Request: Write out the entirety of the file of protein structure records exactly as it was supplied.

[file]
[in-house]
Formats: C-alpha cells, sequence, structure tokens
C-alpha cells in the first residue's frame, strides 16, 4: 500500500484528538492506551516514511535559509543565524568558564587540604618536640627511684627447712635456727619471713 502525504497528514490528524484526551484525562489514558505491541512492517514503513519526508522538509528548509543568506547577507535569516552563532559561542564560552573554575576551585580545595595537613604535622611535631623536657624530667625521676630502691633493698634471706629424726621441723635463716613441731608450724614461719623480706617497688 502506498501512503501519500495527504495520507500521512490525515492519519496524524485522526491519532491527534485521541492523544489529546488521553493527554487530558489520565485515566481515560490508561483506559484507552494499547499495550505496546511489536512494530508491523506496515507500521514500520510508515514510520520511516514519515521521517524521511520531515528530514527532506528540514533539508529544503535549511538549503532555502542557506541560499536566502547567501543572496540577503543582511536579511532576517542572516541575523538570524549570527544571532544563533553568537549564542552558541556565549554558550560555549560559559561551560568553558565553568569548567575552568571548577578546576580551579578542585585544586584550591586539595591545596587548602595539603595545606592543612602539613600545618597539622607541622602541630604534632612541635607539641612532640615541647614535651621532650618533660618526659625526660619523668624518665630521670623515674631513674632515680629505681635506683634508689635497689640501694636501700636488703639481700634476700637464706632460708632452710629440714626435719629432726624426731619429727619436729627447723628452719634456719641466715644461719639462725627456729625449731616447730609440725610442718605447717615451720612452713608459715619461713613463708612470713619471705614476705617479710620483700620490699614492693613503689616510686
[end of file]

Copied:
[in-house]
Formats: C-alpha cells, sequence, structure tokens
C-alpha cells in the first residue's frame, strides 16, 4: 500500500484528538492506551516514511535559509543565524568558564587540604618536640627511684627447712635456727619471713 502525504497528514490528524484526551484525562489514558505491541512492517514503513519526508522538509528548509543568506547577507535569516552563532559561542564560552573554575576551585580545595595537613604535622611535631623536657624530667625521676630502691633493698634471706629424726621441723635463716613441731608450724614461719623480706617497688 502506498501512503501519500495527504495520507500521512490525515492519519496524524485522526491519532491527534485521541492523544489529546488521553493527554487530558489520565485515566481515560490508561483506559484507552494499547499495550505496546511489536512494530508491523506496515507500521514500520510508515514510520520511516514519515521521517524521511520531515528530514527532506528540514533539508529544503535549511538549503532555502542557506541560499536566502547567501543572496540577503543582511536579511532576517542572516541575523538570524549570527544571532544563533553568537549564542552558541556565549554558550560555549560559559561551560568553558565553568569548567575552568571548577578546576580551579578542585585544586584550591586539595591545596587548602595539603595545606592543612602539613600545618597539622607541622602541630604534632612541635607539641612532640615541647614535651621532650618533660618526659625526660619523668624518665630521670623515674631513674632515680629505681635506683634508689635497689640501694636501700636488703639481700634476700637464706632460708632452710629440714626435719629432726624426731619429727619436729627447723628452719634456719641466715644461719639462725627456729625449731616447730609440725610442718605447717615451720612452713608459715619461713613463708612470713619471705614476705617479710620483700620490699614492693613503689616510686